There are 152 members of the Eclipse foundation. There's 15 companies that pay over $200K per year to be Some Fancy Title of the Eclipse Foundation. Governance matters in open source. It helps to manage the project and make it a viable product.
The Board of Directors has "elected committer reps". All the votes from the committers are collapsed by company name. This means that all the IBM votes only count as one. Projects at Eclipse are lead by many different companies - there were 8 major companies listed on the slide that Mike showed.
Company Behavior regarding open source appears to follow a maturity model:
Marketing 101 talks about the product lifecycle - where the graph shows a bell curve. In the 1990s, there were many books about this topic, explaining how to get from the early adopter stage to the next stage. Earlier Adopters are folks like us at this conference. Early Majority are the guys you know, that listen to what we have to say. The Guys you don't know are next, followed the Guys you Don't Want to Know. The last two are located on the right side of the bell curve.
Success Means Broad Adoption - when pathfinders start to adopt the platform, things are moving in the right direction. Following these folks are ISVs, Product Developers - followed by the build of people: Application Developers.
What does the Future Hold?
He's got a picture of a little chawawa talking to a big dog with a little note in his mouth. The note says "Fuck you". Mike says "bullshit" to the fact that future platform for desktops is up for grabs.
The .NET 3.0 Stack in Vista is what he's referring to - not Vista itself. Microsoft has had an unparalleled string of successes, but one "oh shit" can erase a thousand "atta boys". WinFX is backwards compatible, but it's not forwards compatible. No matter how good of a partner program that Microsoft builds, it's still not open source. They're locked into the "volume geo markets" - they're going to have a hard time getting penetration into those markets. To outfit hundreds of millions of users in China would be extremely expensive. Many of these counties are using open source because they can't afford Windows.
A couple of years ago, folks thought the desktop wars were over. However, today you're seeing a lot more Macs and a fair amount of folks using Desktop Linux. It's not just a Windows world anymore. If you think back to Windows 95, try finding the products build for Vista. When 95 and XP where launched, there were literally hundreds of products listed on their website. This isn't happening with Vista.
The world's Largest Software Company has forgotten how to ship software. They can't get an operating system out the door. They tried to scale something that worked for small projects, but got surprised when it didn't work. They didn't plan ahead enough to figure out what they needed to do to scale their world.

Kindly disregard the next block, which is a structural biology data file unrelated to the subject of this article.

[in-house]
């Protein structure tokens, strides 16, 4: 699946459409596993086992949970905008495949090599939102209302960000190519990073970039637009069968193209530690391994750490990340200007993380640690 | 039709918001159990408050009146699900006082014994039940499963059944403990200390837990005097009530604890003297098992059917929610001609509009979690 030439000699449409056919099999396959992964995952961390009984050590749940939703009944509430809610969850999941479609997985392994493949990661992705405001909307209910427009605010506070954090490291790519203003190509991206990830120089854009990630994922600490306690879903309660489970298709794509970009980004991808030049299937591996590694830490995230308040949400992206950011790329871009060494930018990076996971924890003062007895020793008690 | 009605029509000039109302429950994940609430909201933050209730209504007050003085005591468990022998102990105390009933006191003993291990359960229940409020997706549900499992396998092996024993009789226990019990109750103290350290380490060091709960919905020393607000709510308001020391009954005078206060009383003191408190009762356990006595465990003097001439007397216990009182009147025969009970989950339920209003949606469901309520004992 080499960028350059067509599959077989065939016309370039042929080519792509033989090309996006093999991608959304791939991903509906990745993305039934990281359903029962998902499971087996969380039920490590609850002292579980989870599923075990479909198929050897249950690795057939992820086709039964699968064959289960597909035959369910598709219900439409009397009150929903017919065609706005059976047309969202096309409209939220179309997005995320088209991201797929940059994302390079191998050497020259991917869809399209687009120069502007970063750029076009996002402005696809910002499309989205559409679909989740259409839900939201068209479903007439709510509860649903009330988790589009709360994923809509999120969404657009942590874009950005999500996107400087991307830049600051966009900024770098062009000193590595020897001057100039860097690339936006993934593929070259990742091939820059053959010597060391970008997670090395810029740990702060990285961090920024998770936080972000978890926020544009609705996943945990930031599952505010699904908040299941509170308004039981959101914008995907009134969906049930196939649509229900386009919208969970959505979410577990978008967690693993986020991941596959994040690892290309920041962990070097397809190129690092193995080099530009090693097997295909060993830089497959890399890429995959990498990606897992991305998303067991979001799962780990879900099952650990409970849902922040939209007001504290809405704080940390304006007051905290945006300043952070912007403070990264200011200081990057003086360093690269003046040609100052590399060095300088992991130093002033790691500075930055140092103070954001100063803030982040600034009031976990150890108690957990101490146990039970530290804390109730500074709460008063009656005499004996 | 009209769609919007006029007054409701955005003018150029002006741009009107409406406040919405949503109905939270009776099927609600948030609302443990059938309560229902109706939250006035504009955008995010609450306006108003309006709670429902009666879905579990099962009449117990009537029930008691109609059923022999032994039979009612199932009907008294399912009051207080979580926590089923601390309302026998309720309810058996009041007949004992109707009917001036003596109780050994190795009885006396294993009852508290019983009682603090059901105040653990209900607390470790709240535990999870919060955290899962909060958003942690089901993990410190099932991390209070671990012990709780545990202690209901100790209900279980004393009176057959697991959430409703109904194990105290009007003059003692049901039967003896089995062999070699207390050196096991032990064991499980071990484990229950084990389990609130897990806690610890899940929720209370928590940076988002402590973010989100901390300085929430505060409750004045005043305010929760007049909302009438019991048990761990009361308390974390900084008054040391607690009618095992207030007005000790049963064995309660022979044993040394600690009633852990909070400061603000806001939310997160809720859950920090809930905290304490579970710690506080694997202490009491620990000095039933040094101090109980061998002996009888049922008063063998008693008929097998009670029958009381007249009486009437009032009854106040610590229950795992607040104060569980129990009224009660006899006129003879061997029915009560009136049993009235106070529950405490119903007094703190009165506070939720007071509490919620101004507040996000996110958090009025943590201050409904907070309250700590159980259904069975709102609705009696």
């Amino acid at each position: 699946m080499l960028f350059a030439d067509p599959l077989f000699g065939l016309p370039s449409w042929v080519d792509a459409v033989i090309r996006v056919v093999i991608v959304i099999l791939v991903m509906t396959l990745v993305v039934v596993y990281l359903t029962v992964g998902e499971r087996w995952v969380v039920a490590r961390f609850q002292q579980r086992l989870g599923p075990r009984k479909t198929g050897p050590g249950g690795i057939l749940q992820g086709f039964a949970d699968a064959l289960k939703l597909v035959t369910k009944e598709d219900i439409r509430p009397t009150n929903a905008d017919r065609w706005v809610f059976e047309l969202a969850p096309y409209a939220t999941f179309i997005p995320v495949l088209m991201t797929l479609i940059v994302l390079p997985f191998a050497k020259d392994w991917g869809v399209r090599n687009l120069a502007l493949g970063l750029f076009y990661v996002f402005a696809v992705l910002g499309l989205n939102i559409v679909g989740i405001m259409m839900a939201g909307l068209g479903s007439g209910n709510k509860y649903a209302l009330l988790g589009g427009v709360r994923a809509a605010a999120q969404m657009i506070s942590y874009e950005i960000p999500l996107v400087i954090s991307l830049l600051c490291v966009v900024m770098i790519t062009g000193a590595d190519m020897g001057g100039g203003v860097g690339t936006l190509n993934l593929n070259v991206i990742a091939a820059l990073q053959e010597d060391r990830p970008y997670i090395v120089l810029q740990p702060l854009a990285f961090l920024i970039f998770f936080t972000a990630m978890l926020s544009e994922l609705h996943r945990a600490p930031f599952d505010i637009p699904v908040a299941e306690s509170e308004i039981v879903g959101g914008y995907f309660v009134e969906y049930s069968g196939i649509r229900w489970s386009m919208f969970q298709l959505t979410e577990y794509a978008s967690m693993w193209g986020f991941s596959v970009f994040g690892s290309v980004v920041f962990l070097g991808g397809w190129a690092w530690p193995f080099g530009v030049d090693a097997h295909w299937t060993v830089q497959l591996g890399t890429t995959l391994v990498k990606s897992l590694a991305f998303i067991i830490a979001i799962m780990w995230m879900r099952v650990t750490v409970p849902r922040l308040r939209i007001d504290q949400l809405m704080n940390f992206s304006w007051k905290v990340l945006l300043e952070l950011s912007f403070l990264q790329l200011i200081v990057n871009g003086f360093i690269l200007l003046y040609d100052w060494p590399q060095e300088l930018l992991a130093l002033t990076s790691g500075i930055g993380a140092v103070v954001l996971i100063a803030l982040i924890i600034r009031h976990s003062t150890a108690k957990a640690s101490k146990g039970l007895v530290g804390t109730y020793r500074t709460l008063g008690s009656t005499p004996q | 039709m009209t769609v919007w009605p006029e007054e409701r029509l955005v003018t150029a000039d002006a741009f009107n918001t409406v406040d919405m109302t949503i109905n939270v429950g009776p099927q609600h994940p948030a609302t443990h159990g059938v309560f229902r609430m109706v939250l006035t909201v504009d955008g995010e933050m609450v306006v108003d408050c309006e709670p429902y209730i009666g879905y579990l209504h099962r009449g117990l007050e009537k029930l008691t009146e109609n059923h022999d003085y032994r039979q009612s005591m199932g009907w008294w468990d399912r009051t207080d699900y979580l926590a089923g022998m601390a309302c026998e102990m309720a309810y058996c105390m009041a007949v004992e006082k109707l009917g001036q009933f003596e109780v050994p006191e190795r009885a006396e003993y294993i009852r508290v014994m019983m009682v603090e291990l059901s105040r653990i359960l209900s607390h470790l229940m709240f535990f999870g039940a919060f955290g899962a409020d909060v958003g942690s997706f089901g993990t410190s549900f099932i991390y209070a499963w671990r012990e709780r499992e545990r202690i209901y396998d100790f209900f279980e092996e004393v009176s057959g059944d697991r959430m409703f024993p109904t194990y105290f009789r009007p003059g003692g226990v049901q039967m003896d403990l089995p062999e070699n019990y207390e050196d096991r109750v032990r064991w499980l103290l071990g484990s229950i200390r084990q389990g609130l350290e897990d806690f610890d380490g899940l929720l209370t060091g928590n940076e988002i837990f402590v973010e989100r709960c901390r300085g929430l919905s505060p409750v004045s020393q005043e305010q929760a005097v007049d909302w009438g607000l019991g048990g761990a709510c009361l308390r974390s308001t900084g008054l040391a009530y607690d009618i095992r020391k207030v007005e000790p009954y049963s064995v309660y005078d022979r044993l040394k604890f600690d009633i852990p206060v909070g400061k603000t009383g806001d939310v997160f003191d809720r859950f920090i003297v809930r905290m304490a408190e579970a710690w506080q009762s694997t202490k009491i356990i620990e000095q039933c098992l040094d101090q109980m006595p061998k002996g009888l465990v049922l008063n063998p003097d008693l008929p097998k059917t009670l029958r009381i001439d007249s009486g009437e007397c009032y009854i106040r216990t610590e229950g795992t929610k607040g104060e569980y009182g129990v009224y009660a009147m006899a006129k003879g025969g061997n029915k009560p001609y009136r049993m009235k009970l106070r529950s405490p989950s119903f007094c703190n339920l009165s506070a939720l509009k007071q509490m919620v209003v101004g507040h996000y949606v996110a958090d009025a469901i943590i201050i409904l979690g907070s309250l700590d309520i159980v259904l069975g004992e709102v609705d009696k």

Microsoft's Avalon is the J2EE of GUI APIs... Avalon marks the end of the American Dream. - Miguel de Icaza.
The Challengers to Microsoft: Eclipse RCP, OpenAjax Alliance, KDE, Flex, Java, Flash. Lessons of History: "Hubris gets 'em every time." - William Shakespeare, 1596. The sin of pride leads to downfall. Other examples of this are IBM PS/2 and the Intel Itanium. A lot of money went into these platforms and not a lot of money came out.
It's a great technology; it solves a hard problem with grace and style. It has a single standard and implementation (which is actually a plus). It used to have a passionate (and happy) community, but there's been a lot of unhappy blog posts lately. Historically, they're good at developing a Culture of Participation. They fail on the ecosystem and governance model. Once you start making real money, Microsoft gets mad.
It is a great technology, but XHR is not a platform. There's no single Ajax technology beyond the simple stuff. There's definitely no single standard or implementation. It doesn't have a passionate community, but it fails both architecture and ecosystem in its Culture of Participation because it's just a bunch of stuff. The ecosystem is not sharing technology, they're just rallying around the word. The good news is there is a lot of broad adoption.
It's a great technology, but doesn't really solve a hard problem with grace and style. Now Mike is dissing on OS X because it doesn't run on "commodity hardware". Apple isn't aspiring to be the volume leader, that's why he didn't analyze it. Mike thinks that Linux developers have failed from the Ecosystem perspective because there's not a lot of company's building products for Desktop Linux.
It's a great technology and solves a hard problem with grace and style, as well as has a single standard or implementation. Interest and awareness in RCP is going up really fast. It has a good architecture and has a strong ecosystem.
Microsoft is becoming IBM because they're going to have incompatible platforms to support. With RCP, it works on all Microsoft platforms/versions.